Congress surprised many by passing five cybersecurity bills during the post-election “lame duck” session that concluded last week. The White House has indicated that the President will sign all five measures into law. Congress passed the National Cybersecurity Protection Act in what House Homeland Security Subcommittee on Cybersecurity, Infrastructure Protection, and Security Technologies Chairman Patrick Meehan (R-PA) termed “the first significant cybersecurity legislation in a decade.” The measure codifies the National Cybersecurity and Communications Integration Center (“NCCIC” or “Center”) within the Department of Homeland Security (“DHS”). The NCCIC is an interface for both the federal government and private sector to share cybersecurity risks, analysis and incidents. The Center is charged with enabling real-time integrated action; facilitating cross-sector coordination to address risks, sharing, and analysis; and providing technical assistance, risk management, and security recommendations.
Importantly, Congress also passed the Federal Information Security Modernization Act of 2014, which establishes real-time monitoring of federal computer networks and replaces a requirement in the 12-year-old Federal Information Security Management Act (“FISMA”) by which federal agencies must file checklists to show steps they have taken to secure their IT systems. The legislation, spearheaded by Senate Homeland Security and Governmental Affairs Committee Chairman Tom Carper (D-DE) and retiring Sen. Tom Coburn (R-OK), also codifies the DHS’s role in overseeing the implementation of security policies and practices for information systems owned and operated by civilian agencies, as opposed to defense and intelligence agencies, which fall under the umbrella of the Department of Defense.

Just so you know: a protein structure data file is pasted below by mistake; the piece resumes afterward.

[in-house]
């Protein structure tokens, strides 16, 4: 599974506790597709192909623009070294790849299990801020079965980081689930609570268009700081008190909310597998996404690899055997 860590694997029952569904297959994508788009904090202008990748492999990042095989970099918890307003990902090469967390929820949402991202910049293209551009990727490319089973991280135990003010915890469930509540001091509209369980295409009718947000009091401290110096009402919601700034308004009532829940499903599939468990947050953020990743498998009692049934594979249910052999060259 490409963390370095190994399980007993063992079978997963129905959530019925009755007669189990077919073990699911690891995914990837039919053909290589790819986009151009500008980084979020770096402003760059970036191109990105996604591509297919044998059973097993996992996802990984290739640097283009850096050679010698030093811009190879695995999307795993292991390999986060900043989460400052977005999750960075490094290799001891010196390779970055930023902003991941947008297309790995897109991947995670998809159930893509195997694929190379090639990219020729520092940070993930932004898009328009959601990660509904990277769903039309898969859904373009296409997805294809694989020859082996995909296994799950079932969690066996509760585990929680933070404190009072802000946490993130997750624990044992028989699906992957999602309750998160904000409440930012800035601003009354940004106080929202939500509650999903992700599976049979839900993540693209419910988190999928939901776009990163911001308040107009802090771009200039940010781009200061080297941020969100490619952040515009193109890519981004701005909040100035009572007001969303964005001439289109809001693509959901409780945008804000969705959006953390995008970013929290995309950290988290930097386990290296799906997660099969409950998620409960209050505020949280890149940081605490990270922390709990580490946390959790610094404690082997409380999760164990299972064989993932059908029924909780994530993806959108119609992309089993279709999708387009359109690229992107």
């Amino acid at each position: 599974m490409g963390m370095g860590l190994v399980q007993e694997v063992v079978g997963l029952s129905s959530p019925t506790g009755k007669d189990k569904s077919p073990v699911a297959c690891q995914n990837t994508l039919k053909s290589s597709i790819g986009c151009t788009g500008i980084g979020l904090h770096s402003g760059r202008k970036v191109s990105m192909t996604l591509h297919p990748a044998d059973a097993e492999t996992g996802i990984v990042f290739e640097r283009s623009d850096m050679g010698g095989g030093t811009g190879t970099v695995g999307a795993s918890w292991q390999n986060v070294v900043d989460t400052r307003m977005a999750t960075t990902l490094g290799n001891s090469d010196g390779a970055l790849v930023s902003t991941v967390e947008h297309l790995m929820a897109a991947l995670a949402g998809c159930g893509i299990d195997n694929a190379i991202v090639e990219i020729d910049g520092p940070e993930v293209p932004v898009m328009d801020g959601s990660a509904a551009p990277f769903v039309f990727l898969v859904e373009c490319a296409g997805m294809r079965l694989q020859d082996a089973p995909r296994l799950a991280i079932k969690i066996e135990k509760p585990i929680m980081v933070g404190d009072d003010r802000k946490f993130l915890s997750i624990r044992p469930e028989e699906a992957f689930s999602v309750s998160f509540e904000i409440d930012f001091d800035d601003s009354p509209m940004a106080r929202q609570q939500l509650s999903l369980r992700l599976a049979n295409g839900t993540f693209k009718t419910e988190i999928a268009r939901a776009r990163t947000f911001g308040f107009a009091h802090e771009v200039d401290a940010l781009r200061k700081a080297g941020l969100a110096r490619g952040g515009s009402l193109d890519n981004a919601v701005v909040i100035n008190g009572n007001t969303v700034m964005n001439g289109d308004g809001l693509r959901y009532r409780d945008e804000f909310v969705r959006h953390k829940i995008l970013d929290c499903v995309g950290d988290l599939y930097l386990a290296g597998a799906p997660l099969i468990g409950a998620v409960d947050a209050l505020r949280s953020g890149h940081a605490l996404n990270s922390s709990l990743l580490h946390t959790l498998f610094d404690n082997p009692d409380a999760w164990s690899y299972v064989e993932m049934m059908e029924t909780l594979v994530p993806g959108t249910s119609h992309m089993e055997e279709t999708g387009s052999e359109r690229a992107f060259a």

Third, Congress passed the Cybersecurity Enhancement Act of 2014, which provides for an ongoing, voluntary public-private partnership to strengthen cybersecurity preparedness and the development of a federal cybersecurity research and development plan. The bill, originally introduced by Senate Commerce Committee Chairman Jay Rockefeller (D-WV), essentially codifies the process through which the NIST Cybersecurity Framework was developed. It also allows the federal government to support research, raise public awareness of cyber risks and improve the nation’s cybersecurity workforce.
Fourth, Congress passed legislation to ensure that DHS has a comprehensive strategy for building its cybersecurity workforce. The Cybersecurity Workforce Assessment Act sets timelines for the DHS secretary to assess the readiness and capacity of the department’s cyber workforce to meet its mission; the positions that are vacant or filled, and by whom; and a 10-year projection of the department’s cybersecurity workforce needs and plans to recruit veterans, experienced professionals, the unemployed and those from underserved communities.
Finally, Congress passed the Border Patrol Agent Pay Reform Act, which includes a provision to help DHS recruit and retain cybersecurity professionals. Specifically, the bill empowers the DHS secretary to increase basic pay and offer additional compensation, including benefits, incentives and allowances to fill critical cybersecurity positions.
Despite Congress’ relative success in passing cyber legislation during the lame duck session, House Homeland Security Chairman Mike McCaul (R-TX) was quick to point out that “there is more work to be done” on cybersecurity. Specifically, all five bills stop short of supporting robust information sharing between intelligence agencies and the private sector, nor do they provide legal protections for companies that voluntarily share data on cyberthreat information, following failed attempts in Congress to offer such immunity.
Similarly, Senate Homeland Security and Governmental Affairs Committee Chairman Tom Carper (D-DE) urged lawmakers not to rest on their laurels and expressed his commitment to moving cybersecurity forward. “I will make cybersecurity a top priority for the 114th Congress and continue to work with my colleagues on both sides of the aisle on a long-term solution to enhance our nation’s cybersecurity efforts.”